The Cat Nutrition Forum is a very active one. Threads cover many topics. Some people want to know how much to feed their cat. Others ask for opinions about particular brands of cat food. Many ask about which type of food to give their cat (dry, wet or homemade). Occasionally, we get questions about some pretty specific issues regarding feline nutrition, such as the recommended ratio between certain minerals in cat food. Answers abound - but what does science actually tells us about these things?
Why we need to look for evidence-based scienceWe all want our cats to get the best possible nutrition and most of us look to science to provide us with evidence-based answers. Well, here's the thing: When it comes to feline nutrition, science may not have all, or even most, of the answers. Evidence-based science requires repeated large-scale studies, preferably controlled double-blind experiments, or at least cohort studies. When nutritional questions are to be answered in full, studies should be lifelong (assuming we are seeking answers pertinent to lifelong nutrition). The sad truth is: There are no such studies about cats. No lifelong studies exist to prove much of anything when it comes to feeding cats.
Websites that would have you believe there are simple truths to feeding cats often present personal beliefs as science. Just because someone, regardless of their professional background, strongly believes that one type of food or feeding is superior to another does not mean much. They may be right, or they may be wrong - we have no actual established scientific evidence to say either way.
Don't confuse opinion with scientific factTwo things should not be confused with scientific evidence:
1. Anecdotal Evidence
Despite the title, anecdotal evidence is simply stories related by other people. People's stories are always affected by various biases and fallacies and are not considered a reliable source. They may have some value when documented in detail and published in a peer-reviewed journal as Case Studies. Even so, case studies can only serve as a trigger for further research. On their own, they cannot be relied on as evidence.
2. The Natural Fallacy
Assuming that something is "natural" and thus should be practiced has some intuitive merit but little scientific value. There are several reasons why "natural" does not equate with "good" when it comes to nutrition. For one thing, we don't really know what "natural" actually means. Different species of small felines, and even felines of the same species in different habitats, have different diets. Another problem is with the changes a species goes through: The lifestyle of the average house cat is certainly different from that of its ancestors, so who's to say what changes may have occurred in its nutritional needs? Also, "natural" is sometimes used to describe ingredients that are grown or harvested rather than synthesized in a lab. The problem is their natural origin does not necessarily make them safer or less toxic. Take mercury for example. It's a metal that's naturally found in the environment but is not safe for consumption.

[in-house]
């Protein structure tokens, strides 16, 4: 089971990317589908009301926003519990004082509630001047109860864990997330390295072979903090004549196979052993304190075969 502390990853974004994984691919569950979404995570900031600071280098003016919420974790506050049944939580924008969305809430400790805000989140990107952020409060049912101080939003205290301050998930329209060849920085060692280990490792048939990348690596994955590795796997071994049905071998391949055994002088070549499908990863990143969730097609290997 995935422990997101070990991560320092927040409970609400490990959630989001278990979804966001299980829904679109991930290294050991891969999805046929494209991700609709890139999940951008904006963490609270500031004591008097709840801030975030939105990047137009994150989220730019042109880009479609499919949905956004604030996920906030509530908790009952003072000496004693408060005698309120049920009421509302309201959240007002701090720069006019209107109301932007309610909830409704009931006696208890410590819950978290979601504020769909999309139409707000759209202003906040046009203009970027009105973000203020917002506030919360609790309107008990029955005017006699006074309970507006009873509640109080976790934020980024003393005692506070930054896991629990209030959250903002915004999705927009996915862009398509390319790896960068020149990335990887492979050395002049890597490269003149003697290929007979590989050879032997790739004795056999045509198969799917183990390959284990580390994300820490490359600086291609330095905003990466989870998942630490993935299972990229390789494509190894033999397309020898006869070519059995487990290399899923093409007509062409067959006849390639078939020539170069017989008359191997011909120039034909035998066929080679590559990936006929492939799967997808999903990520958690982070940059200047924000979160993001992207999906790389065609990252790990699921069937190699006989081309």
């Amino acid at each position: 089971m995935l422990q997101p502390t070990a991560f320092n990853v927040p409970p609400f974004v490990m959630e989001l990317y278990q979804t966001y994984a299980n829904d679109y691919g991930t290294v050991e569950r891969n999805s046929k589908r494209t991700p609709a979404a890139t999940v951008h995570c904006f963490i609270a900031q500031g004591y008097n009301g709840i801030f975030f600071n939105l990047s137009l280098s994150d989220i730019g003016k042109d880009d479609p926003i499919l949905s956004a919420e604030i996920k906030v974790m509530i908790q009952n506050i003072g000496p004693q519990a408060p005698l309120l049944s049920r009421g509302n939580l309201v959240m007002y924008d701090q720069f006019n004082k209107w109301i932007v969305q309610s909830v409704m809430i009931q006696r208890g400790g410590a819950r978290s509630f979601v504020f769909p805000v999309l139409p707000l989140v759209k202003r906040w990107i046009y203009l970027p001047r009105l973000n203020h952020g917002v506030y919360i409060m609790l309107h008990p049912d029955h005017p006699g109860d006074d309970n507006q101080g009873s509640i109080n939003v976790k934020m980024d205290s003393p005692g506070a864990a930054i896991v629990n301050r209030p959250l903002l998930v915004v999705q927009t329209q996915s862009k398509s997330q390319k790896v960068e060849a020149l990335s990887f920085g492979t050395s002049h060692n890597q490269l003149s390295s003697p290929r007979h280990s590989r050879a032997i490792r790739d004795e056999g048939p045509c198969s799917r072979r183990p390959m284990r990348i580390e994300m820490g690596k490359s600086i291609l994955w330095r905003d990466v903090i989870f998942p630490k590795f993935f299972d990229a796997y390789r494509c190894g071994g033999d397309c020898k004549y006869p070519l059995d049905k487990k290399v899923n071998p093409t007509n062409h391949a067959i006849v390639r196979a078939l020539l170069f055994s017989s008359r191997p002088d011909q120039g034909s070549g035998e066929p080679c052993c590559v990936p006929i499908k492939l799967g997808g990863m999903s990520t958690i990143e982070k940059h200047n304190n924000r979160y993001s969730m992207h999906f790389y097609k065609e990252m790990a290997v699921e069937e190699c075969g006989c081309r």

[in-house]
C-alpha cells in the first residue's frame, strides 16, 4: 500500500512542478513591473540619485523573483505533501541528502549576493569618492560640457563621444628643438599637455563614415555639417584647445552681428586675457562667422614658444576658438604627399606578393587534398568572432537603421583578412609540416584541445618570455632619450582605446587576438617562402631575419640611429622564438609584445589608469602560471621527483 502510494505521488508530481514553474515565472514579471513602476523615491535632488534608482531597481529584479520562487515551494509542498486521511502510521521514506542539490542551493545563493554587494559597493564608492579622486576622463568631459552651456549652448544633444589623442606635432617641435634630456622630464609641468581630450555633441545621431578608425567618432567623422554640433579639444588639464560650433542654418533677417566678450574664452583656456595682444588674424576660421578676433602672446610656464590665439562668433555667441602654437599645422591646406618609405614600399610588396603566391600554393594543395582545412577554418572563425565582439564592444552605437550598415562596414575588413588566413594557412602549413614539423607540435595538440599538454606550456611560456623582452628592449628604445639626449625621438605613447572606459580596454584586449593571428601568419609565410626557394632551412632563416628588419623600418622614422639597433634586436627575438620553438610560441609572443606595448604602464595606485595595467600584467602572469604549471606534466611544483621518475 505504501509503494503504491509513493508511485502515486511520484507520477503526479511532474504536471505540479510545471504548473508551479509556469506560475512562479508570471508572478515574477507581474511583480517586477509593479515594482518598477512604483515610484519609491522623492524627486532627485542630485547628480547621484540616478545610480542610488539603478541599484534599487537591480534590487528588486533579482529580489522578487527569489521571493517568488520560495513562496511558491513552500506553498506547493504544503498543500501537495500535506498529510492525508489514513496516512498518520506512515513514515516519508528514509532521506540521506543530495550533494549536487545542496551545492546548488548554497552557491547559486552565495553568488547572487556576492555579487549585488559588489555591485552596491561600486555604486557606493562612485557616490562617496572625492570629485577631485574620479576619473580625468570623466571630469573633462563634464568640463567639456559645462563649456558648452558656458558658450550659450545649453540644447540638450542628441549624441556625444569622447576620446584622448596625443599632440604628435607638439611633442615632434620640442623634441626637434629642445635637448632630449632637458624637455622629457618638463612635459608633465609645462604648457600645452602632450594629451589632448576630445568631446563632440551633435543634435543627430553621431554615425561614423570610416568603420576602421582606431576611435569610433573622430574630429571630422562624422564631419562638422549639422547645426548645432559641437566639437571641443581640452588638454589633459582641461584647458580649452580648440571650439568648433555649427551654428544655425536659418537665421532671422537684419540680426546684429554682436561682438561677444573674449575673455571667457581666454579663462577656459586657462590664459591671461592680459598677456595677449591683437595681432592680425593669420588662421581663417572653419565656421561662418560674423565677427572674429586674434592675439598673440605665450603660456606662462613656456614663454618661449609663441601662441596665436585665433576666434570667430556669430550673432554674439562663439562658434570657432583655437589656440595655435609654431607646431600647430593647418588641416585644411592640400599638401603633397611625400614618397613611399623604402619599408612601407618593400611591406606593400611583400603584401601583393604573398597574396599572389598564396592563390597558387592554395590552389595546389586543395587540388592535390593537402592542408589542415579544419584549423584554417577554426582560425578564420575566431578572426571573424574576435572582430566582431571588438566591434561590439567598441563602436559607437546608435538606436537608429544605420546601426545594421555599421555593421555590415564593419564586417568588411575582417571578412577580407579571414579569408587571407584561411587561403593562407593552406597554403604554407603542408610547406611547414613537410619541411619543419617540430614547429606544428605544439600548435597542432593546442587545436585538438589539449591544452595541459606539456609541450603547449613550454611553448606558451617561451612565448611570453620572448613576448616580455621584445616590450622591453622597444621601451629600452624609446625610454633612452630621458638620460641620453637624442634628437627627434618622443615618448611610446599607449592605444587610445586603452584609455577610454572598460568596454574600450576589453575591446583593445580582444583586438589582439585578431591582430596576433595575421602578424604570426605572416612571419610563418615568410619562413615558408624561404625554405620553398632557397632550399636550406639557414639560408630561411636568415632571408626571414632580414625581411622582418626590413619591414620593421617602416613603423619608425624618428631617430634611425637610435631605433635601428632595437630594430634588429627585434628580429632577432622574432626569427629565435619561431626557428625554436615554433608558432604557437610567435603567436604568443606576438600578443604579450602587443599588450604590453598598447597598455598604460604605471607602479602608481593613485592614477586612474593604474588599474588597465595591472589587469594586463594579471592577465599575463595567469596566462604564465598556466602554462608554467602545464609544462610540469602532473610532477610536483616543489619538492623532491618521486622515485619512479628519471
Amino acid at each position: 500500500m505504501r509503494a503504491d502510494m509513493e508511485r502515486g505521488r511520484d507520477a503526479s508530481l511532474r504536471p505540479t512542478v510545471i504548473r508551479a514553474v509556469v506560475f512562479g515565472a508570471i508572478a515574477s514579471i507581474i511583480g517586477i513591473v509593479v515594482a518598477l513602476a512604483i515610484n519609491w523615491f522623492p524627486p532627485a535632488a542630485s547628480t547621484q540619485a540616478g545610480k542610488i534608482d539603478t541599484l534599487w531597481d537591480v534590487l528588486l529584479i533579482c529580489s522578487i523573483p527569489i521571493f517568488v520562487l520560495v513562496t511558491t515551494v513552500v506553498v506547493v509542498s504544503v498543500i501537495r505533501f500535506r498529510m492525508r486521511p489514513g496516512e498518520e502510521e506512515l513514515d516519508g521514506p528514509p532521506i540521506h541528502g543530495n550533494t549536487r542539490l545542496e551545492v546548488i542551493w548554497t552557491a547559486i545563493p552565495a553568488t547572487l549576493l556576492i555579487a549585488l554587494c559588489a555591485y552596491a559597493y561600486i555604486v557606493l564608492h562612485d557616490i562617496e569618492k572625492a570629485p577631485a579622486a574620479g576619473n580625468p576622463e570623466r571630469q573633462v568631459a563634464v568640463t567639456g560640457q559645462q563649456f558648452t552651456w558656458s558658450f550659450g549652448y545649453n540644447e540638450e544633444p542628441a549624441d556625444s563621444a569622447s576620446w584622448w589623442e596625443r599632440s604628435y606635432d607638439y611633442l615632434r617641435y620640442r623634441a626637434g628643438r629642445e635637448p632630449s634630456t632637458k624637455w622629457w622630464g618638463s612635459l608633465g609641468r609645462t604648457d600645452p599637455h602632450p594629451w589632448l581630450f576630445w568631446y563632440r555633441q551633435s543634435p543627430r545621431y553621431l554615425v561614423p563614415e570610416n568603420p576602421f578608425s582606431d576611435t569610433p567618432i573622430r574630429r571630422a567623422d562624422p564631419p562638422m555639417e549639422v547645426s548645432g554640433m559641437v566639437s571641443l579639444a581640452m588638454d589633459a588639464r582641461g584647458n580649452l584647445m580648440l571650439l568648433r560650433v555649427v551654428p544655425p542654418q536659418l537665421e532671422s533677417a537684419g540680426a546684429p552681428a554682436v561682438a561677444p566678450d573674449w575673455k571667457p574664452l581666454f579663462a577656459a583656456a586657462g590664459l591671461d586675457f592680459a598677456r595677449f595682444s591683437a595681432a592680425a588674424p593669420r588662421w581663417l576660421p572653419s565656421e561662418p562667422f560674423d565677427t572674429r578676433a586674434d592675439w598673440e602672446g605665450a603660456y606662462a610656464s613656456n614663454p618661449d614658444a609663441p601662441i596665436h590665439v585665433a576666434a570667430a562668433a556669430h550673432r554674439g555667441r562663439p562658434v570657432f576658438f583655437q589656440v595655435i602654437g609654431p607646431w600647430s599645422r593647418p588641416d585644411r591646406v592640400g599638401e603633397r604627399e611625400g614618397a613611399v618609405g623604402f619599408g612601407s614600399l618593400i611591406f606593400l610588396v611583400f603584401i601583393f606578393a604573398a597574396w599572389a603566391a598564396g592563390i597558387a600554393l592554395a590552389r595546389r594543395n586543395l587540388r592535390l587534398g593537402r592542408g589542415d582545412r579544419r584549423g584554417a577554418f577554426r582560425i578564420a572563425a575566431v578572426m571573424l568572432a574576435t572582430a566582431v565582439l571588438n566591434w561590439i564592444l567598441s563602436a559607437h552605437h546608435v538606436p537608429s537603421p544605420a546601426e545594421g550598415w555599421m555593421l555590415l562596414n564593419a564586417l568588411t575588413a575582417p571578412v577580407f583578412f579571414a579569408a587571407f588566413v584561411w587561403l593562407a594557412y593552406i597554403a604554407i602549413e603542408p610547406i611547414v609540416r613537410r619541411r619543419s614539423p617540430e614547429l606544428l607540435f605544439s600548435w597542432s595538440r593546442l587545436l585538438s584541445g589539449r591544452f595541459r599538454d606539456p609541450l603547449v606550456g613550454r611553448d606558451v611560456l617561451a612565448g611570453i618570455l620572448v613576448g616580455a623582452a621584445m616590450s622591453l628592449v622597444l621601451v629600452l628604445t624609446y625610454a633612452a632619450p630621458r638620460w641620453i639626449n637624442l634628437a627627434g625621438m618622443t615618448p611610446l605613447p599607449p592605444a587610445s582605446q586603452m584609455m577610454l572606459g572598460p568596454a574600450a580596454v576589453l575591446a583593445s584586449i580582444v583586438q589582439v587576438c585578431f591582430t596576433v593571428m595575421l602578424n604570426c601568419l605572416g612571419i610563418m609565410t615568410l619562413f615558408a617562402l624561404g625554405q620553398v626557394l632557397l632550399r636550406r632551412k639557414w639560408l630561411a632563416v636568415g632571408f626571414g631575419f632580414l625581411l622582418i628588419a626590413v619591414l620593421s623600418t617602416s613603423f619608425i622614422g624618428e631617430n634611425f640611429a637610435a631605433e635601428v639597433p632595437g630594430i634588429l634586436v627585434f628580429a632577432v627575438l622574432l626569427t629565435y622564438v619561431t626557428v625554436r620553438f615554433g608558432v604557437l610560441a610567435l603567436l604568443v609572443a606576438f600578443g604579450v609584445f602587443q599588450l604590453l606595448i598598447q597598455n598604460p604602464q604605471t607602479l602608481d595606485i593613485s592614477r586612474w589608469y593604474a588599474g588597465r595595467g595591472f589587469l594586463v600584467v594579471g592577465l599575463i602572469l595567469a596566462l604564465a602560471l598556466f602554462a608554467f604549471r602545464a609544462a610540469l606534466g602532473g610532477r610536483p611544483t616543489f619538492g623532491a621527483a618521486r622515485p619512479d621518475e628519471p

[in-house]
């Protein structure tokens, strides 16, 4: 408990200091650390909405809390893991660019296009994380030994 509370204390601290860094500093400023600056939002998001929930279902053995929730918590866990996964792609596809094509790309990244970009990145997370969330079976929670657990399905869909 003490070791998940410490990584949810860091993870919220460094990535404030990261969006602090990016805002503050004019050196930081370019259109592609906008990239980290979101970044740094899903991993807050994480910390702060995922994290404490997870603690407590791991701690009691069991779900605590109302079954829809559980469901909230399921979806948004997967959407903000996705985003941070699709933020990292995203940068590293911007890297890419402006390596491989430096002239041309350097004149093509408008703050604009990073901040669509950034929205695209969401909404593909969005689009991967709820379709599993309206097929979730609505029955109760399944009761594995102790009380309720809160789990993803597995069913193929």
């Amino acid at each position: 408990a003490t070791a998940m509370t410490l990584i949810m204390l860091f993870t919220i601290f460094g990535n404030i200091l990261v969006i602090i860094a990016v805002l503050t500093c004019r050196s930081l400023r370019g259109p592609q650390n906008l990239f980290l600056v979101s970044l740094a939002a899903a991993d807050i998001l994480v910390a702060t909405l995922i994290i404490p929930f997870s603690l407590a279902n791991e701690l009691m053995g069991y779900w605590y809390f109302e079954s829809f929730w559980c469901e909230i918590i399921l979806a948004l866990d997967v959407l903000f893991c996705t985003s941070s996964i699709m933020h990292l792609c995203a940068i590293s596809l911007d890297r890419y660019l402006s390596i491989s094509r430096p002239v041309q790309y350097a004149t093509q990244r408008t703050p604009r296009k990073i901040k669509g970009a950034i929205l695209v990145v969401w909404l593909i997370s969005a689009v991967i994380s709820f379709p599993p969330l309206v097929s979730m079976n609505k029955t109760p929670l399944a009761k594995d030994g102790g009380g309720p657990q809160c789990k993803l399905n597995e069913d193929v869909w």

Many more questions can be raised. The sad truth is there simply is not enough research going on to provide us with data regarding feline nutrition. Our current concrete knowledge is limited to the food trials performed over the years to establish the current feeding guidelines. These guidelines should be maintained for any type of diet, commercial or homemade, but are they really the best there is for the long term? Does following them really guarantee the best possible health for our kitties? It's anyone's guess at this point. We simply do not know. All we know is that these are the minimum requirements for cats to survive.
For some of us, the lack of certainty isn't easy. We want to be reassured that we are doing the best for our cats, and so we try harder and research more. I do think it's a good thing, as long as one remembers to separate the wheat from the chaff and stick to the actual evidence-based science behind feline nutrition. Even if there is very little wheat left after the separation process.